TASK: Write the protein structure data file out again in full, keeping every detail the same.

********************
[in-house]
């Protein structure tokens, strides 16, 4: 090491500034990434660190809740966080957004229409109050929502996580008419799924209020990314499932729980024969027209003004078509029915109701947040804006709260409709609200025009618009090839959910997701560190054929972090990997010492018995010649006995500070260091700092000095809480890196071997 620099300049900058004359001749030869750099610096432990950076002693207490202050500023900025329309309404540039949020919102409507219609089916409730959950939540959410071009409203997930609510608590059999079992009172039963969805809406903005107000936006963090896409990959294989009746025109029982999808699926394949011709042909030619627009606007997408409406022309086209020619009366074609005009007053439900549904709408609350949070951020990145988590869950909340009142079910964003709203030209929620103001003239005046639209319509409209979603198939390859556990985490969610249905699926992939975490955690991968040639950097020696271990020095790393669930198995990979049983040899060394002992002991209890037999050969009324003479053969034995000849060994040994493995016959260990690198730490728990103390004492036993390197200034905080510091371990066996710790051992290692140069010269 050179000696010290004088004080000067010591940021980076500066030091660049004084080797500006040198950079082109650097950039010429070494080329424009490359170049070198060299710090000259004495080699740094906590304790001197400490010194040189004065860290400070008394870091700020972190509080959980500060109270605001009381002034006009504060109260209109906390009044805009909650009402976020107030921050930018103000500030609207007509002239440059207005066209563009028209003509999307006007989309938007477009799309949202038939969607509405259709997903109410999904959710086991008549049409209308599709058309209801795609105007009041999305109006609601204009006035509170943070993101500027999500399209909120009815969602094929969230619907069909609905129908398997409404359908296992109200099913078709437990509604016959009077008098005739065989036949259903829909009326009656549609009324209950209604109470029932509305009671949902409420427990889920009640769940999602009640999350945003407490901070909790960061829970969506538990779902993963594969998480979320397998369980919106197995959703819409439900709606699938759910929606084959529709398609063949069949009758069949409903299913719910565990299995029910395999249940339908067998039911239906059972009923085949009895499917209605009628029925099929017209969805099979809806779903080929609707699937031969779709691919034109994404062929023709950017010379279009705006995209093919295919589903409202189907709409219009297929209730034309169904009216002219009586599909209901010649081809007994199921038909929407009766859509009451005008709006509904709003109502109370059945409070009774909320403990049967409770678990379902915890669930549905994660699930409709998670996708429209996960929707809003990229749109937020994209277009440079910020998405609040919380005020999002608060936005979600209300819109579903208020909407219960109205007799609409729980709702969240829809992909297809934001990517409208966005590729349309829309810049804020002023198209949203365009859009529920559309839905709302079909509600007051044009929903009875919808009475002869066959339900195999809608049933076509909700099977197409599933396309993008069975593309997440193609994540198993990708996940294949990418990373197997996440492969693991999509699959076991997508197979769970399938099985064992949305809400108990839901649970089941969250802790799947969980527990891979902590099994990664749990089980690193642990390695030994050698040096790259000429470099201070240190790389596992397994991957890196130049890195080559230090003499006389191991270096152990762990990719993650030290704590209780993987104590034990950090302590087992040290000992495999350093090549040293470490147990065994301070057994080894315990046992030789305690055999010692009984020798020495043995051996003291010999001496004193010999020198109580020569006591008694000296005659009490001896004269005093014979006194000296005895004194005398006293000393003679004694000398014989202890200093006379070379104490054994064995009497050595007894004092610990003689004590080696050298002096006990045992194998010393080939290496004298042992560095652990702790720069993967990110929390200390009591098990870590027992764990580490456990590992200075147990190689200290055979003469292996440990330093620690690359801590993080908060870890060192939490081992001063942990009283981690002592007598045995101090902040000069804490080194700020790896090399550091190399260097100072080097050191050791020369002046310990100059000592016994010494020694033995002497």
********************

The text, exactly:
[in-house]
């Protein structure tokens, strides 16, 4: 090491500034990434660190809740966080957004229409109050929502996580008419799924209020990314499932729980024969027209003004078509029915109701947040804006709260409709609200025009618009090839959910997701560190054929972090990997010492018995010649006995500070260091700092000095809480890196071997 620099300049900058004359001749030869750099610096432990950076002693207490202050500023900025329309309404540039949020919102409507219609089916409730959950939540959410071009409203997930609510608590059999079992009172039963969805809406903005107000936006963090896409990959294989009746025109029982999808699926394949011709042909030619627009606007997408409406022309086209020619009366074609005009007053439900549904709408609350949070951020990145988590869950909340009142079910964003709203030209929620103001003239005046639209319509409209979603198939390859556990985490969610249905699926992939975490955690991968040639950097020696271990020095790393669930198995990979049983040899060394002992002991209890037999050969009324003479053969034995000849060994040994493995016959260990690198730490728990103390004492036993390197200034905080510091371990066996710790051992290692140069010269 050179000696010290004088004080000067010591940021980076500066030091660049004084080797500006040198950079082109650097950039010429070494080329424009490359170049070198060299710090000259004495080699740094906590304790001197400490010194040189004065860290400070008394870091700020972190509080959980500060109270605001009381002034006009504060109260209109906390009044805009909650009402976020107030921050930018103000500030609207007509002239440059207005066209563009028209003509999307006007989309938007477009799309949202038939969607509405259709997903109410999904959710086991008549049409209308599709058309209801795609105007009041999305109006609601204009006035509170943070993101500027999500399209909120009815969602094929969230619907069909609905129908398997409404359908296992109200099913078709437990509604016959009077008098005739065989036949259903829909009326009656549609009324209950209604109470029932509305009671949902409420427990889920009640769940999602009640999350945003407490901070909790960061829970969506538990779902993963594969998480979320397998369980919106197995959703819409439900709606699938759910929606084959529709398609063949069949009758069949409903299913719910565990299995029910395999249940339908067998039911239906059972009923085949009895499917209605009628029925099929017209969805099979809806779903080929609707699937031969779709691919034109994404062929023709950017010379279009705006995209093919295919589903409202189907709409219009297929209730034309169904009216002219009586599909209901010649081809007994199921038909929407009766859509009451005008709006509904709003109502109370059945409070009774909320403990049967409770678990379902915890669930549905994660699930409709998670996708429209996960929707809003990229749109937020994209277009440079910020998405609040919380005020999002608060936005979600209300819109579903208020909407219960109205007799609409729980709702969240829809992909297809934001990517409208966005590729349309829309810049804020002023198209949203365009859009529920559309839905709302079909509600007051044009929903009875919808009475002869066959339900195999809608049933076509909700099977197409599933396309993008069975593309997440193609994540198993990708996940294949990418990373197997996440492969693991999509699959076991997508197979769970399938099985064992949305809400108990839901649970089941969250802790799947969980527990891979902590099994990664749990089980690193642990390695030994050698040096790259000429470099201070240190790389596992397994991957890196130049890195080559230090003499006389191991270096152990762990990719993650030290704590209780993987104590034990950090302590087992040290000992495999350093090549040293470490147990065994301070057994080894315990046992030789305690055999010692009984020798020495043995051996003291010999001496004193010999020198109580020569006591008694000296005659009490001896004269005093014979006194000296005895004194005398006293000393003679004694000398014989202890200093006379070379104490054994064995009497050595007894004092610990003689004590080696050298002096006990045992194998010393080939290496004298042992560095652990702790720069993967990110929390200390009591098990870590027992764990580490456990590992200075147990190689200290055979003469292996440990330093620690690359801590993080908060870890060192939490081992001063942990009283981690002592007598045995101090902040000069804490080194700020790896090399550091190399260097100072080097050191050791020369002046310990100059000592016994010494020694033995002497």